“Sand is the foundation of human construction and a fundamental ingredient in concrete, asphalt, glass and other building materials. But sand, like other natural resources, is limited and its ungoverned extraction is driving erosion, flooding, the salination of aquifers and the collapse of coastal defences…” – The United Nations Environment Programme (UNEP)
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In April 2023, the Environmental Reporting Collective (ERC) published a series of articles and video clips under the banner “Beneath the Sands.” The investigation into sand mining involved journalists and newsrooms based in 12 countries.
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In May 2023, the Mekong Eye published a series of in-depth articles under the banner “A Thirst for Sand”
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The United Nations Environment Programme (UNEP) has partnered with Kenyan spoken word poet Beatrice Kariuki to shed light on the problems associated with sand mining, part of a wider push towards a zero waste world.
“We must redouble our efforts to build a circular economy, and take rubble to build structures anew,” Kariuki says in a new video. “Because without new thinking, the sands of time will run out.”
Sand is the second-most used resource on Earth, after water. It is often dredged from rivers, dug up along coastlines and mined. The 50 billion tonnes of sand thought to be extracted for construction every year is enough to build a nine-storey wall around the planet.
A 2022 report from UNEP, titled Sand and Sustainability: 10 Strategic Recommendations to Avert a Crisis, found that sand extraction is rising about 6 per cent annually, a rate it called unsustainable. The study outlined the scale of the problem and the lack of governance, calling for sand to be “recognized as a strategic resource” and for “its extraction and use… to be rethought…”
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Our use of sand brings us “up against the wall”, says UNEP report
Sand and Sustainability: 10 Strategic Recommendations to Avert a Crisis
The role of resource extraction in a “circular” world
The rising demand for sand to resume post-pandemic growth drives unregulated and illegal sand mining in the Mekong River, where people living along its banks have lost their houses and fortunes to severe erosion.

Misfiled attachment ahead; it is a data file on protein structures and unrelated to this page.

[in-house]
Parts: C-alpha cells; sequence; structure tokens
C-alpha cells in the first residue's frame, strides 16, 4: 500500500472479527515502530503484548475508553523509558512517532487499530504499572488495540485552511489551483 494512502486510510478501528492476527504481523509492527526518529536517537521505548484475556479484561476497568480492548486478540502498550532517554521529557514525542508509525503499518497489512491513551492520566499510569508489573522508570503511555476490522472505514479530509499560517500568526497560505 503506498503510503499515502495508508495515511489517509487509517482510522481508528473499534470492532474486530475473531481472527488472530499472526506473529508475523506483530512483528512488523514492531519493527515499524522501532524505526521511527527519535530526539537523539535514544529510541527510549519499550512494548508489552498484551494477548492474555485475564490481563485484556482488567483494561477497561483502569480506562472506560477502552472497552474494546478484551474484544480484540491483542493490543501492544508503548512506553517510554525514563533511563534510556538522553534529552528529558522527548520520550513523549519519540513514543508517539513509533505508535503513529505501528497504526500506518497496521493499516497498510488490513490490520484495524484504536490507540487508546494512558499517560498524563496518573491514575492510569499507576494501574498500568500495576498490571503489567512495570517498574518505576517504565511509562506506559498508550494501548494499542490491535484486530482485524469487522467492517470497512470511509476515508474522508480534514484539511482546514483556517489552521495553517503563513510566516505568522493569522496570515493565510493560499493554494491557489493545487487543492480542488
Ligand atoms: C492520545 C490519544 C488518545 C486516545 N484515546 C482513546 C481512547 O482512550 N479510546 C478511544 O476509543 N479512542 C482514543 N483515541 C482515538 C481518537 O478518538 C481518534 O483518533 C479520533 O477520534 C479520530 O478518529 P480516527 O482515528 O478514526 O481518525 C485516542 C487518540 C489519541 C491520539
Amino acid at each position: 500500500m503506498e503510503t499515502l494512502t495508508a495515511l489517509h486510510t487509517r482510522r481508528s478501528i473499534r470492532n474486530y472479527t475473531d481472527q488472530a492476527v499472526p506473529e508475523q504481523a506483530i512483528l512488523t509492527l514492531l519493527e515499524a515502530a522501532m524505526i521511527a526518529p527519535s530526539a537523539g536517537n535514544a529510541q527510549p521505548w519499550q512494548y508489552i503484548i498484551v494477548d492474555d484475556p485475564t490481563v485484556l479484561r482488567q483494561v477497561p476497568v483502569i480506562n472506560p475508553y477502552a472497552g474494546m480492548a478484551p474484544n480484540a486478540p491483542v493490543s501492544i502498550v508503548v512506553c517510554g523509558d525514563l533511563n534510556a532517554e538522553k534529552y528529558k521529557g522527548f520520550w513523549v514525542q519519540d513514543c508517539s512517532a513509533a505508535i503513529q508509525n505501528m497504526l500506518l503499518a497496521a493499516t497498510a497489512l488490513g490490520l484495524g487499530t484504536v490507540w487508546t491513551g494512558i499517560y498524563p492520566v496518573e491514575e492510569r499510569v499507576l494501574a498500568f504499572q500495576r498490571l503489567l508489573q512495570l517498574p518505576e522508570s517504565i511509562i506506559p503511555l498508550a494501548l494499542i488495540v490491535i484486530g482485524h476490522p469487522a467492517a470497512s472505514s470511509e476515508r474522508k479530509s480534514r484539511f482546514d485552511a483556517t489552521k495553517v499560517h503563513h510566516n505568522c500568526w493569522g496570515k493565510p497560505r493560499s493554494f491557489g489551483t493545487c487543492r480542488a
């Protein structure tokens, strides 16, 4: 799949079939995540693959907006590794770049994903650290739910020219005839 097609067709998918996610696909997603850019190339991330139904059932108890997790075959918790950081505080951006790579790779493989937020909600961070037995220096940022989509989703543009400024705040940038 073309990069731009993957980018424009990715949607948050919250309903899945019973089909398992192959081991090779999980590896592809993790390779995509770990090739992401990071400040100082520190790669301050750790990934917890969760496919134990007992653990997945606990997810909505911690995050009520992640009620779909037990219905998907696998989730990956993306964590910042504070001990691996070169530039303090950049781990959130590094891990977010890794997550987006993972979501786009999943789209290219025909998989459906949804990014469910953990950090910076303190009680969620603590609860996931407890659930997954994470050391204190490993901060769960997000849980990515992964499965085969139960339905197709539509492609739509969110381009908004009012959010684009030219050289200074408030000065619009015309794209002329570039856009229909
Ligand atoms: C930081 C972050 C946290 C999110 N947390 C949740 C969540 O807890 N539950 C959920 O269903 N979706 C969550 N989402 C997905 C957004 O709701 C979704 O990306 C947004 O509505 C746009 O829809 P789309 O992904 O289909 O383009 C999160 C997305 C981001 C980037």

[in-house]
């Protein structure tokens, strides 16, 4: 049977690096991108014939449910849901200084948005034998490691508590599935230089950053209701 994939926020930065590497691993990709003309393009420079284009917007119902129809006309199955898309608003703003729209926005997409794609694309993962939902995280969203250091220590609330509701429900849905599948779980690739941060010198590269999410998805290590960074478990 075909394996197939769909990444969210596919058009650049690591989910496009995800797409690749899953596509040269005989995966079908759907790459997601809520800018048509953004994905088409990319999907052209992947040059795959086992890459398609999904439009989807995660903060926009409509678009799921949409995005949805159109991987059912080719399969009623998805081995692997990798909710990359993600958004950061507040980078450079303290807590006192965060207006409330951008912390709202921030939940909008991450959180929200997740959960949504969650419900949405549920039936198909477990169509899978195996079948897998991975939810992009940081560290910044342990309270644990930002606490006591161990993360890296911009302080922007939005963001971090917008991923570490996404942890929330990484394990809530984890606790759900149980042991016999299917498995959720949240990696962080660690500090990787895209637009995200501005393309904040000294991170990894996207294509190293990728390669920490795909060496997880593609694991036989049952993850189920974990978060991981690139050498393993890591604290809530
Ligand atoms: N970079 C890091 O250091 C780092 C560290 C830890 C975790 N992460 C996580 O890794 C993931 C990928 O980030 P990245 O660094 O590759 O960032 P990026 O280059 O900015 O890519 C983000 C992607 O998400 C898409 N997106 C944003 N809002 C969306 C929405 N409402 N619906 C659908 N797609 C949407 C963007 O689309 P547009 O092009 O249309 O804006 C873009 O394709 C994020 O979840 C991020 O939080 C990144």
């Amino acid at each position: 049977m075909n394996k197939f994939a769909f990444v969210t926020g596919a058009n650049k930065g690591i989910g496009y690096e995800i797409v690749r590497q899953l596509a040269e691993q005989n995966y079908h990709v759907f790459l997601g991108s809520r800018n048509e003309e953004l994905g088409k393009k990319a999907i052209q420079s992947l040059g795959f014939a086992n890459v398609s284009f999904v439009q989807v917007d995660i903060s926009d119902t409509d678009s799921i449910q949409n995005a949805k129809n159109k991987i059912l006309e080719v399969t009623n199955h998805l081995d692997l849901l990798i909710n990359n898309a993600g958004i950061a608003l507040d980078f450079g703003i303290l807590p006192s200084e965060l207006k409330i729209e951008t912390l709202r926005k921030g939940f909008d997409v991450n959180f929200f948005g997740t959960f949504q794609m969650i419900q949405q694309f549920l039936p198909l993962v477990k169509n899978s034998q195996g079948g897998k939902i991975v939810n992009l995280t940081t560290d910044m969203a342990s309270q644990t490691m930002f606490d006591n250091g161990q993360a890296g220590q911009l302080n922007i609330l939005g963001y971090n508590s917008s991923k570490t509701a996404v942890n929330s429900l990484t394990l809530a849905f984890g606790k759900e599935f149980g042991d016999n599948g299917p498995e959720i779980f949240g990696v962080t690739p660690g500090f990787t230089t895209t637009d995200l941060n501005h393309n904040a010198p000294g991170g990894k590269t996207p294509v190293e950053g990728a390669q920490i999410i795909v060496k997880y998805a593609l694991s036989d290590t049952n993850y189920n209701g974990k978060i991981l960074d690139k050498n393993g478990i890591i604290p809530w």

One October morning in Vietnam’s Dong Thap province, 72-year-old Nguyen Thi Cam sat on the banks of the Mekong River, staring at dredgers hoovering up sand in the distance.
“My house was over there before,” she said, pointing to a raft floating about 50 meters from the riverbank.
“After running away from erosion twice, the house is now located here,” she said of the old, dilapidated building by the river, where the shore was jagged and looked as if it could collapse at any time.
For more than a decade, sand mining had eaten away at the foundations of Cam’s old houses. A 25-hectare islet where she used to source corn and vegetables had disintegrated too.
The insatiable hunger for sand has intensified in the Mekong region – the home to Cambodia, Laos, Myanmar, Thailand and Vietnam – in the past decade due to urbanization and growing construction sectors that promise development in these countries.
Many expressways are planned or have been built, especially in Cambodia and Vietnam, where road networks are seen as the main source of investment. Infrastructure projects – ranging from airports and ports to railways – will likely be revived in the post-Covid-19 pandemic era for economic recovery.
The demand for real estate is strong in Thailand as the growing number of middle-class seek new houses and condominium units, while the sector remains one of the most profitable investment opportunities…
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Watch for additional context:
How Sand Mining Is Quietly Creating A Major Global Environmental Crisis
The greed for grains of sand comes at an ecological disaster and fatal human cost; murders and other associated crimes which have taken a toll on poverty-stricken communities, particularly women.
The ERC investigation, Beneath the Sands, exposes how greed for grains of sand comes at a fatal human cost: As cities rise in number and countries urbanize rapidly, sand mining-related murders and other associated crimes have taken a toll on poverty-stricken communities.
We documented sand-related crimes happening in Vietnam, Sri Lanka, Nepal, Philippines and India, from tax evasion, trespassing to threats stalking activists to people caught in the crossfire between gangs known as ‘sand mafias.’
Finally, we look at how sand mining impacted the women in Cambodia, India, Kenya, and Indonesia. From home to the streets, women are on the frontlines in the resistance against these powerful sand mining operations.
Here are the stories they uncovered…
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Women against the grain – Beneath the Sands ERC
Women in Cambodia, India, Kenya and Indonesia share how they are on the frontlines in the resistance against powerful sand mining operations in their communities.
In a trade that is dominated and driven by men, women often bear the burden of the negative social and environmental impacts from sand mining activities across the world. This is evident in much of our reporting on the global industry. As is common with many environmental issues we face today, we feel that the disproportionate burden to women is a heavily underreported issue…